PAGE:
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By Casey Christie
Bakersfield Police Department crime scene unit supervisor Cathy Kibbey, left, shows Bakersfield High School senior Katie Doty how the Krimesite Imager works during a portion of Teen City Government Day in Bakersfield. The imager uses reflected ultraviolet light to illuminate the presence of any fingerprints on any major crime scene.
BY JAMES GELUSO, Californian staff writere-mail: email@example.com
For some, it was a morning tour of Bakersfield's hottest controversies. For others, it was a two-hour sitdown for a look into the thrilling world of municipal risk management.
In all, about 55 high school seniors from around Bakersfield got an up-close look at their city government Wednesday during Teen City Government Day.
"You're going to see things not everybody gets to see," Assistant City Manager John Stinson told the group.
And the students were able to see how the skills they're learning will translate to real-world jobs.
For Golden Valley High senior Chris Samarripas, that meant a look at the system that controls city traffic signals. "I think there's a lot of math involved," he said.
Miles Van Kopp spent the morning on a tour of the city's computer and financial departments, and saw it wasn't too different from the number-crunching projects he has done at Bakersfield High School using Microsoft Excel.
And many students spent their time seeing the jobs were all about people.
Travis Maytubby was part of a group that went on a tour of park sites with the Recreation and Parks Department. He said he learned about the balancing act of competing needs and limited resources.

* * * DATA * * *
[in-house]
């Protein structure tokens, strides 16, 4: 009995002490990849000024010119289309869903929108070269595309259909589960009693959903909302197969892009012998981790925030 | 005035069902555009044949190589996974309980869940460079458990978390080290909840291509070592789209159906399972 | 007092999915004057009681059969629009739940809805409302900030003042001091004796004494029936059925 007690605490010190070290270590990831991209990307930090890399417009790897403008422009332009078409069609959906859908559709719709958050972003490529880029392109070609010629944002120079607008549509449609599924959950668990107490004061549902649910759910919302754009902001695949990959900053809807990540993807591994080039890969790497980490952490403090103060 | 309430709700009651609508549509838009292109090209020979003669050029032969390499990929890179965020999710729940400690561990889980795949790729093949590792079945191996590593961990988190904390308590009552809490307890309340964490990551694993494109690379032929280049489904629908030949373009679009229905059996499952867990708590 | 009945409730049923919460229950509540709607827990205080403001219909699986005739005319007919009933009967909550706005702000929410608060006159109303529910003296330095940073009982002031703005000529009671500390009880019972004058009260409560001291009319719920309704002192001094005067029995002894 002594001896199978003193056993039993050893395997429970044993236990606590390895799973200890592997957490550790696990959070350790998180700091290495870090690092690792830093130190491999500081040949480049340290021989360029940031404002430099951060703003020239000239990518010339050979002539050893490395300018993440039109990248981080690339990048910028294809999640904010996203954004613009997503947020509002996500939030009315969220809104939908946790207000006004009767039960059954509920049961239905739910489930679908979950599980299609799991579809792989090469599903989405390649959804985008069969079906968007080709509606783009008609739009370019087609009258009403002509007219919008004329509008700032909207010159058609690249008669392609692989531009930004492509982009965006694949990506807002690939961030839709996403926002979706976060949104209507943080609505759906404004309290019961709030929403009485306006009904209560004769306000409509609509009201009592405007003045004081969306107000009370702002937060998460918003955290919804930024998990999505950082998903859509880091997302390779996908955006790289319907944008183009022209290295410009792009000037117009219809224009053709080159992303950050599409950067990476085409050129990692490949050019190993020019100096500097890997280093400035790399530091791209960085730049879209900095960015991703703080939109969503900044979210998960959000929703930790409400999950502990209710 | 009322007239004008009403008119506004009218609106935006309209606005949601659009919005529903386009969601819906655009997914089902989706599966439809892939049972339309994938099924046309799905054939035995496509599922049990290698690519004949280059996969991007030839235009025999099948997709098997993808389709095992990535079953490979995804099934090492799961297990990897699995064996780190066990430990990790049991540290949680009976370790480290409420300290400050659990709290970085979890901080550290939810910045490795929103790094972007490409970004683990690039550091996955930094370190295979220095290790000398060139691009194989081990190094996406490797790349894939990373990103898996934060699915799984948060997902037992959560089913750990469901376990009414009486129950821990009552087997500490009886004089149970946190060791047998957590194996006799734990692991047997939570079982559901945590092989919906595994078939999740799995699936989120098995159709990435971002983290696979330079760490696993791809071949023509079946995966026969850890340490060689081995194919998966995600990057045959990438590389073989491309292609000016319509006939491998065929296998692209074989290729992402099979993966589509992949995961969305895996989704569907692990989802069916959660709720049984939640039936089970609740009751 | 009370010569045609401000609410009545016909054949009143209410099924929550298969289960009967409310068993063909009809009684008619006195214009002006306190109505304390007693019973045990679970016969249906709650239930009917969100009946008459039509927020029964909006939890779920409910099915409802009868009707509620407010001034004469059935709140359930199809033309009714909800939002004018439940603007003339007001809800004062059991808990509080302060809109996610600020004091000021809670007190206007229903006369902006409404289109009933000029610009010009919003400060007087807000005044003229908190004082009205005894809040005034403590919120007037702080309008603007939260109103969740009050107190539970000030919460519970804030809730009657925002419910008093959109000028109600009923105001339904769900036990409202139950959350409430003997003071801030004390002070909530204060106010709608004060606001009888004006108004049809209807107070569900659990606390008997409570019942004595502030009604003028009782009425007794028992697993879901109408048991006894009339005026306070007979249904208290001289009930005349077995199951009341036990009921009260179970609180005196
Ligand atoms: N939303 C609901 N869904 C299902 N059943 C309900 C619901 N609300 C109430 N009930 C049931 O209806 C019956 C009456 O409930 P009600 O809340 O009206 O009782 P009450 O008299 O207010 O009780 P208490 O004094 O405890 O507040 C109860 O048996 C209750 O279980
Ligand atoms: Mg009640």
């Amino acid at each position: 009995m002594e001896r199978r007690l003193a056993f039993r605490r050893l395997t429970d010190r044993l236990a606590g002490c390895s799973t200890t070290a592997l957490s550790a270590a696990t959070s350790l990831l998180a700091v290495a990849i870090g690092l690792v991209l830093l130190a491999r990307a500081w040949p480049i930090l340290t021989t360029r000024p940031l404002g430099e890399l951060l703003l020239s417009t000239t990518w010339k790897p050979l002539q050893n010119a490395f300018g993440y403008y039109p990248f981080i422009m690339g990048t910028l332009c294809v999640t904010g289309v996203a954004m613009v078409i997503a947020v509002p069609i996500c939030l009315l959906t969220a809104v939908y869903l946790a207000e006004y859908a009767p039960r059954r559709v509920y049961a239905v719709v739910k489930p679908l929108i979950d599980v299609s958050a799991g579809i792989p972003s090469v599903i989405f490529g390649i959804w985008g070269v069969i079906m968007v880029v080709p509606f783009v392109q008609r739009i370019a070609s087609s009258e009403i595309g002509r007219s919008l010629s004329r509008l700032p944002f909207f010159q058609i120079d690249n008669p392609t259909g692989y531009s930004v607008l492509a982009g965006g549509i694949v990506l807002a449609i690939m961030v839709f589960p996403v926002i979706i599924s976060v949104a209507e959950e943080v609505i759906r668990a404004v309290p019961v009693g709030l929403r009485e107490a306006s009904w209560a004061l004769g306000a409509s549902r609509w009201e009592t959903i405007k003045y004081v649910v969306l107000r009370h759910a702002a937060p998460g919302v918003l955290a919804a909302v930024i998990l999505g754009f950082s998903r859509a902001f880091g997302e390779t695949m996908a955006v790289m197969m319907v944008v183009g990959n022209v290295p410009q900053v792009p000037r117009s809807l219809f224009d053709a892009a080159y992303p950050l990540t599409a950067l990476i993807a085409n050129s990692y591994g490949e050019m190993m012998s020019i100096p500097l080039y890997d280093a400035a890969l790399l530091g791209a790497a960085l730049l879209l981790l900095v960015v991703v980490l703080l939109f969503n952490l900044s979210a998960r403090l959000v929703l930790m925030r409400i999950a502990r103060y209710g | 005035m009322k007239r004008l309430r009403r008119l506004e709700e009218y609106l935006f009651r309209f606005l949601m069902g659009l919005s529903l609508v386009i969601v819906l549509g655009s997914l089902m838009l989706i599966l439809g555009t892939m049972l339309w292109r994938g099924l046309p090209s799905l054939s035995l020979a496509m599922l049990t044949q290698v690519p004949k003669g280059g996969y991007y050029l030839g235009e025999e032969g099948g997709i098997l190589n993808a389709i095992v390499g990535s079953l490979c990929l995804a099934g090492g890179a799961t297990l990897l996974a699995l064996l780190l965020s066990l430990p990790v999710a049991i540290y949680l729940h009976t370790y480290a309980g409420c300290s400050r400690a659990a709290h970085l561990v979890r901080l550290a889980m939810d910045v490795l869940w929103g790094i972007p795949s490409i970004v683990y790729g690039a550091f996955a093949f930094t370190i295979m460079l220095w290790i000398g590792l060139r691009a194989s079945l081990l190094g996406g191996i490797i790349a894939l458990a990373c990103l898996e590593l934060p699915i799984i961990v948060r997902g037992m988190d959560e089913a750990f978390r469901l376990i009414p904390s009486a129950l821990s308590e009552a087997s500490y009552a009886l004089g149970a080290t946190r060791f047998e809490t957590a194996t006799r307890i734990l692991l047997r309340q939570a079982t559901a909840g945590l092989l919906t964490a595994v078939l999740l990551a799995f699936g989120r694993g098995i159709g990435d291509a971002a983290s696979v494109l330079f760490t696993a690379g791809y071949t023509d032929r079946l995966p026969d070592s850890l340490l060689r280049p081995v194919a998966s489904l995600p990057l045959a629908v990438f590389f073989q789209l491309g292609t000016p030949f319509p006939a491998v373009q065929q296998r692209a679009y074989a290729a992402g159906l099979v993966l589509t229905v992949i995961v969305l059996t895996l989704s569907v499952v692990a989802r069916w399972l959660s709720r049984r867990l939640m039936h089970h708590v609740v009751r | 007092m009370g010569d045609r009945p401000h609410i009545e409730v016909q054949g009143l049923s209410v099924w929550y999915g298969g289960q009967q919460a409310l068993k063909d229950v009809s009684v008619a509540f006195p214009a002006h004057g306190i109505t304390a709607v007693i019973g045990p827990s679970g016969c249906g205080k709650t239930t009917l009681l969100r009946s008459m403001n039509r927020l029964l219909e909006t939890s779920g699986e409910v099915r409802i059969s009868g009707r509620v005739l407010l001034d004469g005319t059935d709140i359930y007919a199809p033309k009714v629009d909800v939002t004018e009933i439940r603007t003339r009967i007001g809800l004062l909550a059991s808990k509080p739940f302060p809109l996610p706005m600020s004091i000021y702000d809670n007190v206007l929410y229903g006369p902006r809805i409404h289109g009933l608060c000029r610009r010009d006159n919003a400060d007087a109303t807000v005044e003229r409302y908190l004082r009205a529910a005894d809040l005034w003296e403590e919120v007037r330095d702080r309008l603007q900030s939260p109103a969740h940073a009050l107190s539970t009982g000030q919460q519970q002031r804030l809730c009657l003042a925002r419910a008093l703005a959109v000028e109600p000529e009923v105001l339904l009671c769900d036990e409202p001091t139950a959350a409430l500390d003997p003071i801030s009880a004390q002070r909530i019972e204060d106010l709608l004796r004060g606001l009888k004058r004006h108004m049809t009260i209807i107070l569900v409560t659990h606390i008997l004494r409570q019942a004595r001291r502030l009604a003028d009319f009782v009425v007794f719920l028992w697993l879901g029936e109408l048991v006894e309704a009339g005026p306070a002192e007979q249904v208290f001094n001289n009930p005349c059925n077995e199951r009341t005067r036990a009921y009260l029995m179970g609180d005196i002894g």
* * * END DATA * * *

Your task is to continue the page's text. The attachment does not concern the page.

"They showed us how they have to deal with a bunch of different people," he said.
A group that went with city planners saw the same thing, especially at the site of the planned Aera Park, where some neighboring residents are opposing the lighted baseball fields.
Stinson said city government touches the lives of all residents, beginning with the water they use to brush their teeth in the morning.
And he told students that city government has jobs to meet many interests. Take the Purchasing Department, he said -- a perfect place for people who love to shop.
"You haven't lived until you've bought something for $20 million," he joked.
The students, four each from 14 high schools, were the winners of awards from the city's Optimist Clubs. One student from each school accompanied a Bakersfield City Council member or senior city staff member at Wednesday night's council meeting.